She slides the lid all the way off to expose two compartments, each housing a different piece of the next culinary step to our breakfast of tea. The bigger of the two compartments is filled with roasted, powdered barley. A wide, flat spoon sits atop the heap of barley. The smaller compartment holds small, yellow, rock-like crystals of cheese from yak’s milk. After careful instruction, I scoop a small quantity of the powered barley into my half cup of butter tea. After further instruction, I add a little more. I then add a scoop of cheese. I am motioned to add some raw sugar, nested in a bowl on the table. Ama hands me a pair of chopsticks with the same awareness and care that she gave when offering me my full cup of tea.
With my chopsticks, I mix the heap of dry ingredients into my butter tea in my little ornate cup, still warm to the touch. I notice some of the family mixing with their hands, effortlessly rotating their cup in circles in one hand and padding and prodding the mixture with the other hand. Though I washed before sitting down to eat, I stuck with the chopsticks. There is no plumbing here. The frozen-solid river 30 yards from the front gate serves as the bathroom. Furthermore, soap isn’t utilized as I am used to, hence chopsticks over hands. I prodded and poked, mixed and mashed.
My grainy, buttery amalgam being thoroughly blended and mashed, I am given the green light to indulge. I am skeptical, but hungry. I curiously ogle at the thick, brownish blue paste, scattered with yellow cheese crystals that refused to melt or even soften. Since arriving in China, I’ve enjoyed the challenge of chopsticks and so I dive into my cup with my little wooden twigs. The texture was like the grits my mother used to make, only slightly drier and with crunch from the cheese. I sweetened it to perfection with the raw sugar. I now understand why the butter needed to stay in the cup throughout the prior sips.
I can’t believe how good this is. If the butter tea itself was the pawn that battled the cold, this now perfect combination of different foodstuffs was the cavalry. It tasted like home, only not my home. I am being lovingly coddled with a simple yet far-reaching food from a lovely, far-reaching family.
Every other meal in this stunning valley consisted of some form of yak, whether roasted on the bone, in a dumpling, or in soup. I ate yak cheese and yak milk yogurt. I ate yak sausage, organs and all. It was tough, stringy, and ever chewy. On a few occasions I didn’t even want to look at the yaks, which were scattered throughout the valley, sometimes congregating on the frozen river – my bathroom – forcing me to find some other respite of necessity. No, I couldn’t eat any more yak than I had to. Alas, as politely as I could, I opted out of the hard, yak cheese crystals in my morning tsampa after the inaugural trial – just the buttery tea, roasted barley and raw sugar for me. Sweet. Grainy. Perfection.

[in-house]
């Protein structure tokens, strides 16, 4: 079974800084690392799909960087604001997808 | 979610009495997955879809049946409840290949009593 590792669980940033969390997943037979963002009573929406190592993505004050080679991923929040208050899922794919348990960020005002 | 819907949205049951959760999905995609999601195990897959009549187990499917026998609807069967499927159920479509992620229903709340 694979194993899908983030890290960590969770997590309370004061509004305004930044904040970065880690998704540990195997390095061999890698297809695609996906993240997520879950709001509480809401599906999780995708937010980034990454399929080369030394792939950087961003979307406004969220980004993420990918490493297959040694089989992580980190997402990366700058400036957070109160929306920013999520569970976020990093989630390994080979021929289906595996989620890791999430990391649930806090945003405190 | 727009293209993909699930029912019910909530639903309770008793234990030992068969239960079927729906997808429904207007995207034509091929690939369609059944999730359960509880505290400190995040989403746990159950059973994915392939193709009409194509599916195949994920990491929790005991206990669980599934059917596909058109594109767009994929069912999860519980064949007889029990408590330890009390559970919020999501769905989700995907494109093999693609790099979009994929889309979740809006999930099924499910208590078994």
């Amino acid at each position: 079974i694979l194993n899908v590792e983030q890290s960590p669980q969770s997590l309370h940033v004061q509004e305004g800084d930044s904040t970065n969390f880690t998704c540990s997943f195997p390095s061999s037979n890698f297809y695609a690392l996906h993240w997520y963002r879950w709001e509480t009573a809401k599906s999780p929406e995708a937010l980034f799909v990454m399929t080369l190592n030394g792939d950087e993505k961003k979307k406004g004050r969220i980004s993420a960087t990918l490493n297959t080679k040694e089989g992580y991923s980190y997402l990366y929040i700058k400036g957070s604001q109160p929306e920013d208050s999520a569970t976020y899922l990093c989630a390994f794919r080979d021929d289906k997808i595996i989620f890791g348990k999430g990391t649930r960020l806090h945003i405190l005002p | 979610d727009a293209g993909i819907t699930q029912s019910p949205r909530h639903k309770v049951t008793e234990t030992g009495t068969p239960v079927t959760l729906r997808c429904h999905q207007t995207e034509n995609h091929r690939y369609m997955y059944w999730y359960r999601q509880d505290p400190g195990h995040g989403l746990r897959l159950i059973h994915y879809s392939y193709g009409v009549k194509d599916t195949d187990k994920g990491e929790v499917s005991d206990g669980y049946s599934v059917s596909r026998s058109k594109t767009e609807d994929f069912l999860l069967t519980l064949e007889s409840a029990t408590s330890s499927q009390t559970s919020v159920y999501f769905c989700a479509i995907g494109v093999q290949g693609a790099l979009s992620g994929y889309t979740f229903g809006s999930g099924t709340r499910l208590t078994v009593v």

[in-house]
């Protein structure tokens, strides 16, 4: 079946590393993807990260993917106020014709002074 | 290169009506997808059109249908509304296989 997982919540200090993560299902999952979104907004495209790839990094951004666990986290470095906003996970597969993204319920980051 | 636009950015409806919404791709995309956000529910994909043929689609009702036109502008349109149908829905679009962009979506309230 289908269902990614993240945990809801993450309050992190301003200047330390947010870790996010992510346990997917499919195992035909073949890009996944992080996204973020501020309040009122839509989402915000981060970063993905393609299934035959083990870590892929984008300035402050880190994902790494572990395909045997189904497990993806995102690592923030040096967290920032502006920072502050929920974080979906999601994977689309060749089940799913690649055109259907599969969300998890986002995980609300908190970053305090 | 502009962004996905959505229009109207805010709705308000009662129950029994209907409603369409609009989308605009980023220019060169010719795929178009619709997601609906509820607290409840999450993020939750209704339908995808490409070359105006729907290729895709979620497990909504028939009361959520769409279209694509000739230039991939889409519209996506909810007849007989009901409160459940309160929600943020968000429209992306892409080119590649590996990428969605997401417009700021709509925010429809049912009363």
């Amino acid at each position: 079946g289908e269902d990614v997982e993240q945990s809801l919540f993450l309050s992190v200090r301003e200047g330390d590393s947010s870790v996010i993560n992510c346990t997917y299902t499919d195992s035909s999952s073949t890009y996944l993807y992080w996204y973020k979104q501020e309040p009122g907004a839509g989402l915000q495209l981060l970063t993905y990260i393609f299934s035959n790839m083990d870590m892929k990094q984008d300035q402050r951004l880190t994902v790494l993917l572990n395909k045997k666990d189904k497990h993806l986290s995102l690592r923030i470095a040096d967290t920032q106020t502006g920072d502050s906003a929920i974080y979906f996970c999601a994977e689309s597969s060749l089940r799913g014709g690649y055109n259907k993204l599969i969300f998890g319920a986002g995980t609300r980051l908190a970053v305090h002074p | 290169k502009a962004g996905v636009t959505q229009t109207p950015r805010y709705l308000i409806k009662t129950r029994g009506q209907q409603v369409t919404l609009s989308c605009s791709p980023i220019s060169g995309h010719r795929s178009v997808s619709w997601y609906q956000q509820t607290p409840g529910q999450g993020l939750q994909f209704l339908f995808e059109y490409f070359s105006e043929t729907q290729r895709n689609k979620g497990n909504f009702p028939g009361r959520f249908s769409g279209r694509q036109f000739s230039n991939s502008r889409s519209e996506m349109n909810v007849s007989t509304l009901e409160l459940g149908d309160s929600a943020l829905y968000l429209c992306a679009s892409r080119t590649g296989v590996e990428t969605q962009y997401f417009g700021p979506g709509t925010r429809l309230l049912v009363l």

I have already reminisced of my recent time in Daichen Village and that buttery, granular treat I was so tenderly served every morning. But of course the tsampa was only half the experience. My hosts are astonishing people, completely hidden from the overly glorified busy life that I am used to. The language barrier being what it was, we couldn’t speak to each other, at least not in the formal way; but the connections we made through gentle expressions, kind gestures and soft faces were more than words could ever express.
On the cold kitchen wall was a world map, mounted with scotch tape. During a meal, I would occasionally point to a country that I’ve been to, or make a bounding half-circle with my forefinger from one country to the next while making a vhirrrrrrr sound and sticking out my arms as if they were wings, noting where we were to fly to once we leave this place. Apa would come close and look with great intention. He seemed fascinated, in complete wonder. I could even sense a slight bit of apprehension, as if he were thinking, you be careful, Benjamin & Amanda. Don’t rush off just yet. And after being completely engulfed in the love and care of this small Tibetan family for several days and nights, I didn’t want to.